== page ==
Hydrogen has an explosive mix over a very wide range of mixtures. In air, at 16-75% by volume it will explode, so a leak is very likely to cause an explosive atmosphere and, considering the activation energy of a hydrogen-air mixture is essentially zero, an explosion is quite likely.SageBrush wrote:I understand why a leak might catch fire, but why would it explode ?mux wrote: All this being said, it seems like at least the Norway explosion had nothing to do with the pressure vessels and was 'just' a hydrogen explosion. This is a much better outcome than e.g. a pressure vessel failure, because hydrogen leaks can be designed against very easily (just ventilation and roof geometry to prevent build-up of hydrogen gas and the formation of an explosive atmosphere). They dodged a bullet here, unless they find more issues.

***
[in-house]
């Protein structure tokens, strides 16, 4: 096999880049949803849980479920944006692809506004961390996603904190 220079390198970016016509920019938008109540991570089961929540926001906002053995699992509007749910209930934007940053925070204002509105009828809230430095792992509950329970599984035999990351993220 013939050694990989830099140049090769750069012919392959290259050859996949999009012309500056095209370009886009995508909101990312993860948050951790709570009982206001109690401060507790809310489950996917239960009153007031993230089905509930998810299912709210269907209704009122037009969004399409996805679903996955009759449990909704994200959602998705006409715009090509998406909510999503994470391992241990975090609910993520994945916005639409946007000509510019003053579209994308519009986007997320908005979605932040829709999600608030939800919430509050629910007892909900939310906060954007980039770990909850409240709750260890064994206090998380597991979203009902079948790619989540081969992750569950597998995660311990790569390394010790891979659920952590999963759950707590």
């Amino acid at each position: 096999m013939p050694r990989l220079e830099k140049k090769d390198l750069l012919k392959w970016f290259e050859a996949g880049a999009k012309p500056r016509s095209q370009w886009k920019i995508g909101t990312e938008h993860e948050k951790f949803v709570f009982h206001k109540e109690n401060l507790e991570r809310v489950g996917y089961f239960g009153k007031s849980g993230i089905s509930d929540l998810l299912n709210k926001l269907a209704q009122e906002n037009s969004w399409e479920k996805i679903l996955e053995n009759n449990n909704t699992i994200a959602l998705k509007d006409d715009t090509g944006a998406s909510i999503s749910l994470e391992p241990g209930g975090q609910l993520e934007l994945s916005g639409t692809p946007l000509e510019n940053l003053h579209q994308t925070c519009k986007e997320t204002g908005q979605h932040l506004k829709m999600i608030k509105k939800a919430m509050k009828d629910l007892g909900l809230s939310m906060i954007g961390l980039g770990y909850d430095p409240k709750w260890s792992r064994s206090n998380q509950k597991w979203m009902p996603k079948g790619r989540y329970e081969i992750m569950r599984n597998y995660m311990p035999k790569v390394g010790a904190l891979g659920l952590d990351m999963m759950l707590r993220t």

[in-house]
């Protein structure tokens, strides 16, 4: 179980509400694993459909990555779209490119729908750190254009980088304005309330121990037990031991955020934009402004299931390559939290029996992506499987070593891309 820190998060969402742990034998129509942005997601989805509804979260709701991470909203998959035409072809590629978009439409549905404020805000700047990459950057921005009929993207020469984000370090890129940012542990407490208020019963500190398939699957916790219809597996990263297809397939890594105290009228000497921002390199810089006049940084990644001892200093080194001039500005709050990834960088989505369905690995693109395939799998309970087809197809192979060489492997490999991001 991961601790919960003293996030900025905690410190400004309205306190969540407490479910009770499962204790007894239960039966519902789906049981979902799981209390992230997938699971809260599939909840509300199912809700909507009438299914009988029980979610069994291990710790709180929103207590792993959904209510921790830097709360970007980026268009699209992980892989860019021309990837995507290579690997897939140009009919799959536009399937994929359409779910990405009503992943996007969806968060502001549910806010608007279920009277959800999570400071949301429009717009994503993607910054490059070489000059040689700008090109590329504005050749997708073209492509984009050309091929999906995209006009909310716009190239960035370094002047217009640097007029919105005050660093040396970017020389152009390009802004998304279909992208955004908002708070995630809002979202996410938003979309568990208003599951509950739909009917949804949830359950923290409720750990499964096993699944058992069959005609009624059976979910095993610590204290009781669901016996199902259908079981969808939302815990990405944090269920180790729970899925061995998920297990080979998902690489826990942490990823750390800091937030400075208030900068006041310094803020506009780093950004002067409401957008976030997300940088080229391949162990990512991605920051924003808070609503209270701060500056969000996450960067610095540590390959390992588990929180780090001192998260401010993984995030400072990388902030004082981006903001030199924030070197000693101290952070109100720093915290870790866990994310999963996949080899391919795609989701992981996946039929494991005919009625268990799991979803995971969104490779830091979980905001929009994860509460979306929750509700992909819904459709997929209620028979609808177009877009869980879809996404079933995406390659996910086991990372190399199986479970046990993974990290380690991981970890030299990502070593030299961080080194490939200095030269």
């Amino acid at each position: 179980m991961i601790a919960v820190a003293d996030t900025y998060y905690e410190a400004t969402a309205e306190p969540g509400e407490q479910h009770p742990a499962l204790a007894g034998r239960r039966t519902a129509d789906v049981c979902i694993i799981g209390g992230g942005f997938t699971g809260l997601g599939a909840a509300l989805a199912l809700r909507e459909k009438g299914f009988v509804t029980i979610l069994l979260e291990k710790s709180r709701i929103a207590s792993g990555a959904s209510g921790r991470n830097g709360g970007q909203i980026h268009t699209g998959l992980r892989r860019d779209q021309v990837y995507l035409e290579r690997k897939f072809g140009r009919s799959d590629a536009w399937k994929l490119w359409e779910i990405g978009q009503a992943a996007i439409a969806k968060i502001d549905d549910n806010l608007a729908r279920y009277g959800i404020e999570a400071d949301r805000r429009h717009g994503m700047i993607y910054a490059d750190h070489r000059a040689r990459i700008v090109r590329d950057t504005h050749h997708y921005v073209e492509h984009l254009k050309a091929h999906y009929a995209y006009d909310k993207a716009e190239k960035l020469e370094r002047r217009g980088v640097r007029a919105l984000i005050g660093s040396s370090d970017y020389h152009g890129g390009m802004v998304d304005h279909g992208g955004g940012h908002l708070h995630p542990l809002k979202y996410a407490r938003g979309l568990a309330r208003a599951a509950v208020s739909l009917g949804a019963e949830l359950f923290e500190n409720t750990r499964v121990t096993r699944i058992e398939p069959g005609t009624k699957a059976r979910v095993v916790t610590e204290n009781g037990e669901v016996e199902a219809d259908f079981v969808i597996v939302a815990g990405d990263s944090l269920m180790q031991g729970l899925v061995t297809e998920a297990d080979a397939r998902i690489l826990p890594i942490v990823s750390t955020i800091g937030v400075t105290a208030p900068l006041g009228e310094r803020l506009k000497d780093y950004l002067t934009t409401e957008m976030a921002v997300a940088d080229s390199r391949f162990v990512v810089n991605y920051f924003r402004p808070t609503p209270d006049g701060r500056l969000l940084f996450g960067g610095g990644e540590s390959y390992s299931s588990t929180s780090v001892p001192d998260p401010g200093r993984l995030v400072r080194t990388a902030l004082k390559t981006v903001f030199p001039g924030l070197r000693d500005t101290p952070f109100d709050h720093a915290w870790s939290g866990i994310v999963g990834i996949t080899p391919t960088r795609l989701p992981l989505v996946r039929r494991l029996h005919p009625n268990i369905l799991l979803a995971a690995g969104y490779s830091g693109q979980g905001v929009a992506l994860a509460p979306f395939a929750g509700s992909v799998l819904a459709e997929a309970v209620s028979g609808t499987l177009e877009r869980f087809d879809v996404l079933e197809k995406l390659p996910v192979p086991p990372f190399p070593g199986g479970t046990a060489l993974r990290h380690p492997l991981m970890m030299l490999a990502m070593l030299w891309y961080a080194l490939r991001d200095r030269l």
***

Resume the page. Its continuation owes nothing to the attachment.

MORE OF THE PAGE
Also @GRA: Qualitative arguments are not enough to attack a quantitative argument.